SM: And did you have any uh Zoroastrian neighbors?

AS: Oh yes, we did uh because uh you know we lived in this building. It was not a Bagh. We lived in this building and the four houses, like in the sense the flat uh next to us was usually, short period of time it wasn't, but usually it it was people living there were Zoroastrians and the two flats underneath us were also Zoroastrians so there were like four Parsi families in that building, and then the others were Muslim. So we kind of had this little conclave, of course we were on good terms with our with our Muslim neighbors and even at the back, we we had some Muslim neighbors. And you know one day, years and years, years later when my mom had her sorts of some kind of uh, we're not sure whether it was a minor stroke or a minor heart attack or something like that and she was by herself. It was the Muslim neighbors who had come and helped. I have two sisters one of them is Nazneen Spliedt and she lives in California, and then my second sister is Sarfaraz Golwala, she lives in Karachi. She still lives in Karachi and I think, and I was the third one, I was the youngest. And uh we had a, you know I mean by American standards, yes, we never had a room to ourselves because our flat had four rooms and you know, there were, and the four rooms were kind of interconnected. There was one room that was reasonably tidy because it was like the outside room and then behind that we had a dining room and it was a dining room-cum-study, I mean that's where I did all my studying. My dad had this big drafting table and for the, I think for the six years or so that I was like, going through matric, and then going through inter-science, and my all my four years in the university, I used that table. I mean he wouldn't get to use that table at all so it was it became my table [laughs] and we did have a dining room and then there was a kitchen and all that at the back and there were two bedrooms and uh we we lived in reasonably, oh by American standards, we lived in very crowded quarters, but it was a happy life and uh I I don't, I didn't feel um in any way like as if I, as if I didn't have or whatever. I mean one interesting thing about my parents was that, I don't know if I should say this, but my dad would, I mean you know you get you get your pay pay in cash, you get paid in cash, and I mean we all knew where the money was and we just took what we wanted. It was a whole pile of uh you know notes under his Sudreh, under his pile of Sudrehs and we just took what we wanted. And so if I wanted to buy a book that costs 30 rupees or 40 rupees, which was a lot of money, I just get it and that's kind of remarkable about my parents as to how much they trusted us because we did not misuse it. I mean when you saw the pile was shrinking you waited until the first of the month.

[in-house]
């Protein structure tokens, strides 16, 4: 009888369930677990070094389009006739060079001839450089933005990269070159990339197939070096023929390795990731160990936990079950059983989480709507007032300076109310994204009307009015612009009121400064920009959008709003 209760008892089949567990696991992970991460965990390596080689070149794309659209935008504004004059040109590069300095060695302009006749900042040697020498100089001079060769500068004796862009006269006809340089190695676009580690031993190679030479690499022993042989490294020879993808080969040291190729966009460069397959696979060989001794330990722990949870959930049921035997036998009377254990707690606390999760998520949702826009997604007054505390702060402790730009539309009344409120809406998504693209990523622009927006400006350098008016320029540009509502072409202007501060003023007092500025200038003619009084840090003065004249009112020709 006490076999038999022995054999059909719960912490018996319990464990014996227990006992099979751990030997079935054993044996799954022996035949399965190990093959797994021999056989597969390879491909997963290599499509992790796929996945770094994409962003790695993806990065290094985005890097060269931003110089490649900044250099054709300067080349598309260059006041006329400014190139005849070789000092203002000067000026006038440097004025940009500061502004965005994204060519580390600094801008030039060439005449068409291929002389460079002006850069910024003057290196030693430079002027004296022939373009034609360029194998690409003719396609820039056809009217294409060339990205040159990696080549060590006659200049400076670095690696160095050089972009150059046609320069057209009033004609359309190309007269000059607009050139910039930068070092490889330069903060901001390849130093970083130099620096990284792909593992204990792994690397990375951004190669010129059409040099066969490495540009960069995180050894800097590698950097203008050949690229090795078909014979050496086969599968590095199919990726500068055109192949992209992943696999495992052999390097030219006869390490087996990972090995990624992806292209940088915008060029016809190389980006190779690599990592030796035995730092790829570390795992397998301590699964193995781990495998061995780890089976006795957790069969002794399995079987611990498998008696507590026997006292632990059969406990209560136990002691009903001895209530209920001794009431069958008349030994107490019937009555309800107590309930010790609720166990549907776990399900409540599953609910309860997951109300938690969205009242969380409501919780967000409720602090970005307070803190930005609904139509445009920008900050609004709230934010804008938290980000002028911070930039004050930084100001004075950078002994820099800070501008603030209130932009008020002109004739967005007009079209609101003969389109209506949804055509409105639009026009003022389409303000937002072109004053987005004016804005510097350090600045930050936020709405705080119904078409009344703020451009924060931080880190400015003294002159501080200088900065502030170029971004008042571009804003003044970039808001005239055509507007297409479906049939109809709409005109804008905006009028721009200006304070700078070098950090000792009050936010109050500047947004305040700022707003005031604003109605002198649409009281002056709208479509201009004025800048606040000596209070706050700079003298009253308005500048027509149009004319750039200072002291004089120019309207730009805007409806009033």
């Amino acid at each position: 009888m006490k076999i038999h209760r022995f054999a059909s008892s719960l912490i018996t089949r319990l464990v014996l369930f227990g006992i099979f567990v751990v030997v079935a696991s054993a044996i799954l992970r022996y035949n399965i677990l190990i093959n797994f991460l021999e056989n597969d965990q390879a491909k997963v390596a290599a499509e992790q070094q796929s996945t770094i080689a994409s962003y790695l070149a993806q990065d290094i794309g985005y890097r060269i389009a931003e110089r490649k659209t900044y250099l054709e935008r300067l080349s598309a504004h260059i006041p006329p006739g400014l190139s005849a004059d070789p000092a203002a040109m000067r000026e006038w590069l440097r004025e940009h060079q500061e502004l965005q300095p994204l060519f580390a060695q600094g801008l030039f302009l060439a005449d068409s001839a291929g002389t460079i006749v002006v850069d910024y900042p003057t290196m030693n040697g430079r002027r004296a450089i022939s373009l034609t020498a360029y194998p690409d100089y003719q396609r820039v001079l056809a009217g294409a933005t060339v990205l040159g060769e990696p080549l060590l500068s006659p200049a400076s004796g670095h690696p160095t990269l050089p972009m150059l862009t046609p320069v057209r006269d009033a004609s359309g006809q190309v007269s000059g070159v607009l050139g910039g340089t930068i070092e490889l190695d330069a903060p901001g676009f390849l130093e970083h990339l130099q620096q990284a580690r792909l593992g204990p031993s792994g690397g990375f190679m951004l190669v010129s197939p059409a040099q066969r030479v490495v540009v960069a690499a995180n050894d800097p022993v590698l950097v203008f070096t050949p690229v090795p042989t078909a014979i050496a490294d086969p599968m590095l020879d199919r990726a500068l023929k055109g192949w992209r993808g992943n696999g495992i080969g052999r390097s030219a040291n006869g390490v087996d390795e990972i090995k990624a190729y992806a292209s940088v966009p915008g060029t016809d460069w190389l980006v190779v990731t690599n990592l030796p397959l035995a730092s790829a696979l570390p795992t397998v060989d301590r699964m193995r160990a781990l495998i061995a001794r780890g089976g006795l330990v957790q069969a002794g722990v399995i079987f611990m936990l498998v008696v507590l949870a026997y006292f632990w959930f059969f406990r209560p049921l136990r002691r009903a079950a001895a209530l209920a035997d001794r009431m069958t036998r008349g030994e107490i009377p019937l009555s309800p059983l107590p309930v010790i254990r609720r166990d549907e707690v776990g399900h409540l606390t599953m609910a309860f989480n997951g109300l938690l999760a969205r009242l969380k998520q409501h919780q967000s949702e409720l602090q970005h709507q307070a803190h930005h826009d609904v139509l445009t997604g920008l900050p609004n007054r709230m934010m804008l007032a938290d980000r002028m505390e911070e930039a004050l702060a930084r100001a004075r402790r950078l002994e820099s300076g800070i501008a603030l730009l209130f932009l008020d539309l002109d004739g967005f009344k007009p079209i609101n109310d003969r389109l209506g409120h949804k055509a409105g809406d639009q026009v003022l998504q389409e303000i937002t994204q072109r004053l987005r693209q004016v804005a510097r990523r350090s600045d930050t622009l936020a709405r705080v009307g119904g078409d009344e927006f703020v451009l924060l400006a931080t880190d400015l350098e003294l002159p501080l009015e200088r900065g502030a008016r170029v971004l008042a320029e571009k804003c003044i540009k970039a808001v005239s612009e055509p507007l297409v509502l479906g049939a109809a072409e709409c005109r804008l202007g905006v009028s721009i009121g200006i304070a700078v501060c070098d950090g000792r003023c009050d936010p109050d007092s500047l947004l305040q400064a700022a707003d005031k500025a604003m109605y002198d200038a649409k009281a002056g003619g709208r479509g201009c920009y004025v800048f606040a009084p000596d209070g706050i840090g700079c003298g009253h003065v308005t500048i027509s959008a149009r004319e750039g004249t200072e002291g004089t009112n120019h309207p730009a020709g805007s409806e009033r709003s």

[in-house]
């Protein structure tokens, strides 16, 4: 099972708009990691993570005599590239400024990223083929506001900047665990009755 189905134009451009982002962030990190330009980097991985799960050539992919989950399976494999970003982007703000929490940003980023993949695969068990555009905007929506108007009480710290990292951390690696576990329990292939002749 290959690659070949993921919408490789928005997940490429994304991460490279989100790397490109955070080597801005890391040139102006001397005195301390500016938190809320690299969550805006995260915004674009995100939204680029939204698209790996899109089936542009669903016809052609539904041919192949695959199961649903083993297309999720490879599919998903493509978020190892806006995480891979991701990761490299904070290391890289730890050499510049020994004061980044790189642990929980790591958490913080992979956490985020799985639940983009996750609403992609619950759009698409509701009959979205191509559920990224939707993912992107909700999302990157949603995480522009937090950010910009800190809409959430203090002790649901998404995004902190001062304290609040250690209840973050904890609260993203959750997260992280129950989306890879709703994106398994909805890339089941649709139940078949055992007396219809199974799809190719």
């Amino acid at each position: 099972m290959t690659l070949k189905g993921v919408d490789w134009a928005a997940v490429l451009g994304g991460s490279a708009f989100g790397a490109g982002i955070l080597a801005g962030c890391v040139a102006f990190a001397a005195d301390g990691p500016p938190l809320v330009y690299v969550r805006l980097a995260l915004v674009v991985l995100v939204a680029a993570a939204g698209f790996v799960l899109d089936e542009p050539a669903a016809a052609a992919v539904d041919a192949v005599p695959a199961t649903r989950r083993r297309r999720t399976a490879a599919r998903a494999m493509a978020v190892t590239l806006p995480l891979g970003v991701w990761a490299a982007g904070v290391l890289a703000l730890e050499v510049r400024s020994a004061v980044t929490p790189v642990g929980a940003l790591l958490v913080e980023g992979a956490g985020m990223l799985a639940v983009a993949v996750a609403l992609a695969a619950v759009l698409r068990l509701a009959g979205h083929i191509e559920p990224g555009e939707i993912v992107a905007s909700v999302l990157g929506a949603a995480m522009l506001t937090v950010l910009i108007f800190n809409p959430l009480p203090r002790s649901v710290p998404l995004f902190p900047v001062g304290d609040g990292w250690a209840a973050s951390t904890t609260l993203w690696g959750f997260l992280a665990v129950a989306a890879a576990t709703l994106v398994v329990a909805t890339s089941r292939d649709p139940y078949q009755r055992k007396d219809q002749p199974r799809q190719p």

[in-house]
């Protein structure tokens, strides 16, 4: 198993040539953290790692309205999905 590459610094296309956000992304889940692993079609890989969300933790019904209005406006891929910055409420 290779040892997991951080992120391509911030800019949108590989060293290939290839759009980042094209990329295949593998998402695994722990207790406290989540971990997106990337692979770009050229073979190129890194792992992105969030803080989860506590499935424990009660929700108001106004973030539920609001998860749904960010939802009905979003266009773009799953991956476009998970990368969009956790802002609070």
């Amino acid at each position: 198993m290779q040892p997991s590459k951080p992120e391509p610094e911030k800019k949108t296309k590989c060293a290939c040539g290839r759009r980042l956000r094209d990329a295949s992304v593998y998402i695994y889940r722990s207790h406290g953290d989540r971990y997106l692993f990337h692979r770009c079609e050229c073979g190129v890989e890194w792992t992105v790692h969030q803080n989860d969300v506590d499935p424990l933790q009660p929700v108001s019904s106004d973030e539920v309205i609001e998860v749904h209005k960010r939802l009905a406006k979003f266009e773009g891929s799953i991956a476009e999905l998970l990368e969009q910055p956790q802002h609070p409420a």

AS: so, I attended uh Mama Parsi Girls Secondary School, high school, whatever the official name. I first attended uh because our Montessori connection and the Montessori connection of my mother. BVS Montessori did not exist when I was, when my sisters and I went to Montessori school so we all started at this Montessori school which used to be in the Katrak Hall Zoroastrian Club compound. There used to be a Montessori school there and it was started by uh Temi Behramji and Gool Minwalla and at some point Gool Minwalla may not have been particularly involved with that. When I was there, it was really run by Temi Behramji. You may not have heard these names but at some point, when I was like in the last year of Montessori school uh, it shifted to Clifton, to one of the apartments, one of the houses underneath the bridge where current Mehrabad is. Temi Behramji had a house there and she shifted the Montessori school there and so I had some interesting Montessori teachers, uh who were Parsis and so I went there until, I guess until I was seven or so, so you know you started Montessori school when you were three or maybe lower, and then and then I went there. I went to Mama school; I think I started Mama school either when I was seven or when I was 8 but I was maybe it was between seven and eight. I went, I started Mama school in grade four, that I remember well. I started Mama school in grade four. And then grade four onwards through uh matric, through the tenth grade, I was in Mama school, and then I was at St. Joseph College’s for two years and then I was at the University of Karachi, so I got my masters from the University of Karachi yeah in physics.